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Learner-Centered Syllabus

Syllabus ChecklistThe purpose of a syllabus is to clearly communicate the instructional road map for the entire course, including all assignments and requirements, how each student can be successful, and guidance on specific expectations and policies (see CETL's Syllabus Checklist). The syllabus is the first chance we have to establish shared value—to engage in a collective and purposeful effort to accomplish learning goals. A good syllabus "…is more than a description of a class and an articulation of faculty expectations; it is an essential building block for a successful learning experience."

But what does that mean? What does that require from the faculty and the students? How do we build it and what should it look like…literally/graphically? A syllabus should be learner centered (What's in it for Me?) and goal oriented (provide Student Learning Outcomes). View it as a contract which both you and your students sign onto.

A good contract protects both sides. It should layout expectations for your students and also indicate what you, as the instructor, will hold yourself accountable for. Be mindful of addressing academic integrity, civility, reasonable accommodations, attendance requirements, and assessment & grading policies.

When you take a look at your syllabus, put yourself in the student's seat. Does it look like a set of rules and expectations? Is it dry or engaging? Does it connect with students and inspire them? Does it sell itself and relate to the rest of the curriculum? What do students look for and have more than just a "right" to know? If you want to engage your students with the content, with the curriculum, with the learning goals, with one another, and with you, then how do you do that?

Keep in mind that the syllabus is the initial point of contact between the instructor and students. It is often the initial point of contact between the student and the course, and even the curriculum and the discipline. It is the first chance you have to establish shared value—to engage in a collective and purposeful effort to accomplish learning goals. How do you enhance that initial contact and sense of value?

Use the written word carefully to reveal your commitment to student learning. Discuss the syllabus with students on the first day of class and refer back to it as a guidepost throughout the semester. Take the time to write and talk about:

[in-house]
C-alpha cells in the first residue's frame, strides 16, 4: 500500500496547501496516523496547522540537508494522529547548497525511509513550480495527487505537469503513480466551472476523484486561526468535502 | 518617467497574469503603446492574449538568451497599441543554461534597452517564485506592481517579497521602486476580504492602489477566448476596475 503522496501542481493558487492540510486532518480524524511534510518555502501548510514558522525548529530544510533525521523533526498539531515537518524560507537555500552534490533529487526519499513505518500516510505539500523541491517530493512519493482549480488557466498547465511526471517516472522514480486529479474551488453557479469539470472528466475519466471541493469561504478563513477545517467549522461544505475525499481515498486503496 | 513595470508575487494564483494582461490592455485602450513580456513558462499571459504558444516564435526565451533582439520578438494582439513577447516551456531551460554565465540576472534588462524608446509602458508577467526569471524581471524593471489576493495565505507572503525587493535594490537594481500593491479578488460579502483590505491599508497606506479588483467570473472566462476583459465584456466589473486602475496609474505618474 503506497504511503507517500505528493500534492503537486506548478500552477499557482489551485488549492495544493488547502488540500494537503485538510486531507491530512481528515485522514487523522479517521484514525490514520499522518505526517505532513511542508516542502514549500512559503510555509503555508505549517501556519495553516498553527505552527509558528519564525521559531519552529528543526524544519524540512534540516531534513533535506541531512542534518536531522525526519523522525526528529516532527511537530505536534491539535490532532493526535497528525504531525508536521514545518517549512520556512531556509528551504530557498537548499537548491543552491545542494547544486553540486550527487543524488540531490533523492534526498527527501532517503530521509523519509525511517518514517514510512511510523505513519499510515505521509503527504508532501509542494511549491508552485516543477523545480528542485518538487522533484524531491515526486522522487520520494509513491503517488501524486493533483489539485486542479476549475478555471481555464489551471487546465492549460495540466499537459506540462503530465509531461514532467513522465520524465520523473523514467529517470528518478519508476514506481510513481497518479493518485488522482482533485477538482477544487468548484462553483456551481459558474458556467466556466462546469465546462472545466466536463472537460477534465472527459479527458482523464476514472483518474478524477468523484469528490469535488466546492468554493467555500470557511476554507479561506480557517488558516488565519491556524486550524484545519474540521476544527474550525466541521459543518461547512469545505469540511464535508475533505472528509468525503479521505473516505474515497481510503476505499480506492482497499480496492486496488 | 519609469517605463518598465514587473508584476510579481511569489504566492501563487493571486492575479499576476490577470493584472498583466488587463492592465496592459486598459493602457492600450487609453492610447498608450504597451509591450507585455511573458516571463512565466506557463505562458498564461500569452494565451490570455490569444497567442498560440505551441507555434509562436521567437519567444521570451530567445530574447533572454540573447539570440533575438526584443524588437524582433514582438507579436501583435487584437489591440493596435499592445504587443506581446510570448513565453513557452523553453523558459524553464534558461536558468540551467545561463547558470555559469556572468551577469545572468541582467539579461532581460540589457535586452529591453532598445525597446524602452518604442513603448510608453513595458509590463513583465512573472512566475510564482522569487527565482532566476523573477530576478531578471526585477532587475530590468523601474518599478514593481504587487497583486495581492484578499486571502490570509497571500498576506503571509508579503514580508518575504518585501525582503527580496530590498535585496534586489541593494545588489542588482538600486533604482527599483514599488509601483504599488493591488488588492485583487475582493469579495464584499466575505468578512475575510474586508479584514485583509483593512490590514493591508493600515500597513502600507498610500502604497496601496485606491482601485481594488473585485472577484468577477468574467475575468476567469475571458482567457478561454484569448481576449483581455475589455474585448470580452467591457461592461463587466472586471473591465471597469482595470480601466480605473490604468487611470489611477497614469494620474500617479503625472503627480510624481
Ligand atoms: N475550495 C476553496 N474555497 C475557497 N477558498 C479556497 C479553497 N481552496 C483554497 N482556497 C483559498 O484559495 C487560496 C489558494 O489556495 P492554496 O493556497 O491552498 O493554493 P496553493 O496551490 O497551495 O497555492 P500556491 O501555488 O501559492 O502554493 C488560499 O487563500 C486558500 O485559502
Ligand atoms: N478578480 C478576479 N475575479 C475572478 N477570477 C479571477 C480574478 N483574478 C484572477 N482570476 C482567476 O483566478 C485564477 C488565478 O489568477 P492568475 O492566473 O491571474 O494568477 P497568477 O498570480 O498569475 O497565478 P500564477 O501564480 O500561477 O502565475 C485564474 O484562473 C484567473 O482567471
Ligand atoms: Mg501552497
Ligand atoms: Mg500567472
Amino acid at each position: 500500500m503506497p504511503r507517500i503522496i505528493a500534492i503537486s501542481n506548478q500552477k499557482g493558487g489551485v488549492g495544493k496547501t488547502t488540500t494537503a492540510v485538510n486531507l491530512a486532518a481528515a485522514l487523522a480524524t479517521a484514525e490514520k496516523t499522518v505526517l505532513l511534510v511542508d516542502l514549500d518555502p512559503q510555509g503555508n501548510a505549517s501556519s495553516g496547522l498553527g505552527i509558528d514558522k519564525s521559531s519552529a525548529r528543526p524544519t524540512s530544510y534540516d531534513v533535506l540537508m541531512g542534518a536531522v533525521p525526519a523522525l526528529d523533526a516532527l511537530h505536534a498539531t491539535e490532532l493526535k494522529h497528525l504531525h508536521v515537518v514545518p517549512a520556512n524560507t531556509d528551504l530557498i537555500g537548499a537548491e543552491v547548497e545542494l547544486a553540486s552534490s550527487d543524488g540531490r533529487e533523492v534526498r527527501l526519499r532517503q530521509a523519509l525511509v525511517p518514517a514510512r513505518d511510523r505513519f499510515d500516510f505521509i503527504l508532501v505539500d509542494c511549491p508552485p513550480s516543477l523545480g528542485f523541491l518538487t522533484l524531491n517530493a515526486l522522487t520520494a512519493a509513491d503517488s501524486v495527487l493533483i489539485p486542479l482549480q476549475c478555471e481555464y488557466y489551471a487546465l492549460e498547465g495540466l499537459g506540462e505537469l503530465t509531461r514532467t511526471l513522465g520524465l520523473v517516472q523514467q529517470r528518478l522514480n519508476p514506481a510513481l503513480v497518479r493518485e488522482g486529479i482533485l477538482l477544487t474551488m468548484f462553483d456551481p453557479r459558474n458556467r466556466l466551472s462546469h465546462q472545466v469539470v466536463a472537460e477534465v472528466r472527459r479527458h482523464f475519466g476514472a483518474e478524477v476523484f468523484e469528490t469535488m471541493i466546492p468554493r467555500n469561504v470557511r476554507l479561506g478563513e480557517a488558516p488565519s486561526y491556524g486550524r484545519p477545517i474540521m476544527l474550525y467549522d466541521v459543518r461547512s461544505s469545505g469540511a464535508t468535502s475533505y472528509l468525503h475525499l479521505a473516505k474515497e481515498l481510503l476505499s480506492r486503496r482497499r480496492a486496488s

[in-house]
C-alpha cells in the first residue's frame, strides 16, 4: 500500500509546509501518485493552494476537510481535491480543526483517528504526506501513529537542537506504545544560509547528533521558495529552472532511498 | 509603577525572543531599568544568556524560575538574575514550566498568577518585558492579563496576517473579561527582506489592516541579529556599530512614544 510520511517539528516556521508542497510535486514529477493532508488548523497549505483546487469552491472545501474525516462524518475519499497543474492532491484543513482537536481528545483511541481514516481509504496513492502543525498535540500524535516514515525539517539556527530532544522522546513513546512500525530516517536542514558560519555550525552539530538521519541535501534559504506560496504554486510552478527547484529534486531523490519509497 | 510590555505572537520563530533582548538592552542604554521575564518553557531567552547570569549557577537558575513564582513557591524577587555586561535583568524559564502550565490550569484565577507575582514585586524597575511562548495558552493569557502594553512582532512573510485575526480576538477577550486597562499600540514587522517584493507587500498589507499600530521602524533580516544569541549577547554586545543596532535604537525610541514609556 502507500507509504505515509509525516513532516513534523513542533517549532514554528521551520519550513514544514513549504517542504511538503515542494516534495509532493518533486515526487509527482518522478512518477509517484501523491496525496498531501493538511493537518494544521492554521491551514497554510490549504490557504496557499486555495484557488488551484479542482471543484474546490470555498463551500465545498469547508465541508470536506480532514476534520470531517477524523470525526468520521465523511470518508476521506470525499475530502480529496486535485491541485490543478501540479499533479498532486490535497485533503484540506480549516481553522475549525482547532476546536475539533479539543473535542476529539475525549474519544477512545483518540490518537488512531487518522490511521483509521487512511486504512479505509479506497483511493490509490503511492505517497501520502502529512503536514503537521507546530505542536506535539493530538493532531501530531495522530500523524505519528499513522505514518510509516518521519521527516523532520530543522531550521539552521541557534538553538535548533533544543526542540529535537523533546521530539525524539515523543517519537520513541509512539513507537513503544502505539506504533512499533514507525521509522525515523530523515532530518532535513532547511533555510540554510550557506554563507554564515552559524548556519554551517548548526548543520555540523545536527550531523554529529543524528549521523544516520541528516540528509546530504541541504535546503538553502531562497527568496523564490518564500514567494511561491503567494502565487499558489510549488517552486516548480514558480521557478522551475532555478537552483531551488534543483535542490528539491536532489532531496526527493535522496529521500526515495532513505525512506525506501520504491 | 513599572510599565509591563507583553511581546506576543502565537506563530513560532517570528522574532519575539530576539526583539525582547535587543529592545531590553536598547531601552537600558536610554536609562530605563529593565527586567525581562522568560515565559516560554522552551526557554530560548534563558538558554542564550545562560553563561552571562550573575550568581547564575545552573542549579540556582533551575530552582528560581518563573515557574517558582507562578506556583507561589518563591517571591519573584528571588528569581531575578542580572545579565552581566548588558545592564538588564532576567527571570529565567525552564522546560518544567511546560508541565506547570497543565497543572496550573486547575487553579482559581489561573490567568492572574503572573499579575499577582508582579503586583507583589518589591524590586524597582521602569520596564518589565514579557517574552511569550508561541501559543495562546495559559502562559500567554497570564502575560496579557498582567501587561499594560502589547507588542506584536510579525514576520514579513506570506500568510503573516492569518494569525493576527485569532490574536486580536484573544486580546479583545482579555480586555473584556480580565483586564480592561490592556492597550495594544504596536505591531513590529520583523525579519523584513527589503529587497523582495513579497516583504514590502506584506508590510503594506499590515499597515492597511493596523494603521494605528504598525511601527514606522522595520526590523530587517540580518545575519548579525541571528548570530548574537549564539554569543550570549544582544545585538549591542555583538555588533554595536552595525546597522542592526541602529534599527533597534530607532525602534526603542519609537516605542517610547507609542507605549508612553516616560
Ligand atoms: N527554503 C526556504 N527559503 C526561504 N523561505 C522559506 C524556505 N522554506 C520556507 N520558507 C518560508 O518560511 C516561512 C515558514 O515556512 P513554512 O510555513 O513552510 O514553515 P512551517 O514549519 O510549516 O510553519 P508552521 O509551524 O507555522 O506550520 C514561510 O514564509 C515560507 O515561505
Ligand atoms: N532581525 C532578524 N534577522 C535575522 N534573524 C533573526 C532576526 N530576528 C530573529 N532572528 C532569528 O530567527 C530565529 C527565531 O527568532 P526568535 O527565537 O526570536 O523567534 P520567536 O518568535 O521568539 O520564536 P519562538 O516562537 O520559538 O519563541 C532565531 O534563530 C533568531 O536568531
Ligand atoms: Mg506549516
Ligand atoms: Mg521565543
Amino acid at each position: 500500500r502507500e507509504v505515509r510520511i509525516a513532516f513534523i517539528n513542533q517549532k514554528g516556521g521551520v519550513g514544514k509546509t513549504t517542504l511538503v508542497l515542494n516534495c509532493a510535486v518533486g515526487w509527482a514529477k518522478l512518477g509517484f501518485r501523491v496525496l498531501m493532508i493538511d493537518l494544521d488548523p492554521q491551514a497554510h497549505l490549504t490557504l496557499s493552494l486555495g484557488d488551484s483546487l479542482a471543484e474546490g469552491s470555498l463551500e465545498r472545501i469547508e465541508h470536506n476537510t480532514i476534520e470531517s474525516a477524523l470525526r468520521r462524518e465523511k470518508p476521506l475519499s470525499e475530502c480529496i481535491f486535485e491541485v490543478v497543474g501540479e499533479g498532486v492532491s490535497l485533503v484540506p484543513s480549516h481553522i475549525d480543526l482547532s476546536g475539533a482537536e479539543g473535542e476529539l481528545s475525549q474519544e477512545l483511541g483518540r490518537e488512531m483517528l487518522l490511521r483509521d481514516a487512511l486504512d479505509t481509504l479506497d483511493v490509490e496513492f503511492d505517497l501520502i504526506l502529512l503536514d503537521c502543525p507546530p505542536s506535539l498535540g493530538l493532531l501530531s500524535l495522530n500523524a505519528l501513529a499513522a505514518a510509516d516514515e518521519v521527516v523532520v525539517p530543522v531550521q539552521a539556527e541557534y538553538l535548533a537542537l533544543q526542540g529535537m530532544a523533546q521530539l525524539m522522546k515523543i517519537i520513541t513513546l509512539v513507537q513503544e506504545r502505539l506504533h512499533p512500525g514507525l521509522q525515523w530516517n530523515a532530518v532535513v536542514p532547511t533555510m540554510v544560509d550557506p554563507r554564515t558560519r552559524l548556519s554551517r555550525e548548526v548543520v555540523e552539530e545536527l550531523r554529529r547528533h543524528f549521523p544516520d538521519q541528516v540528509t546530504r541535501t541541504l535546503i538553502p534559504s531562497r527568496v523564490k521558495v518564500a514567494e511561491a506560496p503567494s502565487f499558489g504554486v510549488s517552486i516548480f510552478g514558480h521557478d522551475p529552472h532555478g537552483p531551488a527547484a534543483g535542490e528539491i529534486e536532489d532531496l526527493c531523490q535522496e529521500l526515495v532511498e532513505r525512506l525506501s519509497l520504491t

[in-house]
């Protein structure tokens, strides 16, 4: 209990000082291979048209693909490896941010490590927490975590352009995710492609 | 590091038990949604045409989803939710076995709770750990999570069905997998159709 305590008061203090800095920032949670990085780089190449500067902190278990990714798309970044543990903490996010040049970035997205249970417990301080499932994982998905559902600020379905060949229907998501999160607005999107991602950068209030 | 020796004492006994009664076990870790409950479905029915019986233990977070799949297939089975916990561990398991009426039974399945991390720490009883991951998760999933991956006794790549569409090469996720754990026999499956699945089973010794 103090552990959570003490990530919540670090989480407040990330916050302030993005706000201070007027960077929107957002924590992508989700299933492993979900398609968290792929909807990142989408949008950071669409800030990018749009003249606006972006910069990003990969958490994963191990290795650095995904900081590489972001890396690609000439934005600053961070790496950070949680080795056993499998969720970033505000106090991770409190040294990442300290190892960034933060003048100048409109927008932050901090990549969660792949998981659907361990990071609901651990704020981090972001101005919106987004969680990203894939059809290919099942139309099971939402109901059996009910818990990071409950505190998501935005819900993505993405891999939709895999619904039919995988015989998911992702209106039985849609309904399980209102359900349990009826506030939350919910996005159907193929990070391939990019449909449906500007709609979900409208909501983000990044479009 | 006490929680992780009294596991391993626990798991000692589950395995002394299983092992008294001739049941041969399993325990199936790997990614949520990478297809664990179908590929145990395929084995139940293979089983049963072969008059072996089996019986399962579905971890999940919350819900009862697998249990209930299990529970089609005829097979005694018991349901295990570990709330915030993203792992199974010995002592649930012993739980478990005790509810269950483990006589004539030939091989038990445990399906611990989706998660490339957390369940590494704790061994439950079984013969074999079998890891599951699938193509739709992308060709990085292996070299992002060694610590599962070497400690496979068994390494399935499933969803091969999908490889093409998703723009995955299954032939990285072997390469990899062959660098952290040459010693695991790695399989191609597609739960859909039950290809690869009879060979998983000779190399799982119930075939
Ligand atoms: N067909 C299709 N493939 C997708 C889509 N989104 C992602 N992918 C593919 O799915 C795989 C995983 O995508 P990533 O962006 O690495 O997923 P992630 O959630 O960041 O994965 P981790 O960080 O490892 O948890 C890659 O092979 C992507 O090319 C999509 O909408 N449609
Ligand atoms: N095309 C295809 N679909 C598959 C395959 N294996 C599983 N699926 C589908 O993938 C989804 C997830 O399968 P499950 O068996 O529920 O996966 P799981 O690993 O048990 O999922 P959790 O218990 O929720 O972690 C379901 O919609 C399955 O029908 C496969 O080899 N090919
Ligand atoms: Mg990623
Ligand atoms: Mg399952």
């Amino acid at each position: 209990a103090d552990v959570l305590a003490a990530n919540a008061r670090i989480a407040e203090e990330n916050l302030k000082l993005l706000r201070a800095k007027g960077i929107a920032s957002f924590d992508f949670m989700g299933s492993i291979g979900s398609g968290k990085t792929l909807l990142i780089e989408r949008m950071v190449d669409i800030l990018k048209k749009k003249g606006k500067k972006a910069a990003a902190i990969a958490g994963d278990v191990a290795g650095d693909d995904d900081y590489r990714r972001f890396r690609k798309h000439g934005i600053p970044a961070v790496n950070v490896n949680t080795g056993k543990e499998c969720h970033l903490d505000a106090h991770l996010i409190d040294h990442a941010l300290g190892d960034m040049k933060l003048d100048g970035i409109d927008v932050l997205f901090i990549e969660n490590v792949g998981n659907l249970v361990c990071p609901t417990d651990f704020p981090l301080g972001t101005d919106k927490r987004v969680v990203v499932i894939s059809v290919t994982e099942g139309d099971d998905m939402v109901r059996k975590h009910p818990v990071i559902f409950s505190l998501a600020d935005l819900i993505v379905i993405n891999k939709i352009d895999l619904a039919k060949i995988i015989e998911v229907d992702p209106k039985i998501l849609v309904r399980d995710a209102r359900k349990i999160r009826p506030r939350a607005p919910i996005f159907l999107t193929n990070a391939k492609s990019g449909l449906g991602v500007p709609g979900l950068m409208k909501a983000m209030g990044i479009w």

• How the course relates to the curriculum
  • How the readings relate to the course and learning goals
  • How the assignments and assessments relate to the student learning outcomes
  • What your student's roles, rights, and responsibilities are
  • What your role, rights, and responsibilities are

As a roadmap to student success, the syllabus should clearly facilitate the accomplishment of the learning outcomes. What are your learning goals/outcomes? Are they clearly articulated? How so? Examples? How do you empower your students to accomplish them? What are your methods and instruments (assessments and assignments)? Examples? How and why did you choose these? Do the students see—in the syllabus and throughout the semester—that the syllabus is a carefully and thoughtfully crafted instrument intended to steer them towards those goals? That the readings, assignments, and activities are intentionally selected to do just that?

Quick TipsTIPS for the first day of class

  • Encourage/require students to "know the syllabus" and the mission of the class
  • Share the floor and be open to input (but remain in control)
  • Consider multi-modality—are there other or better ways to address certain learning goals?
  • Consider using "reciprocal interviews"
  • Break up into small groups
  • Discuss your student goals for the class and what you, the instructor, can do to assist them in accomplishing those goals
  • Identify and share what the clearest/muddiest/best/worst points are and how they can and should be addressed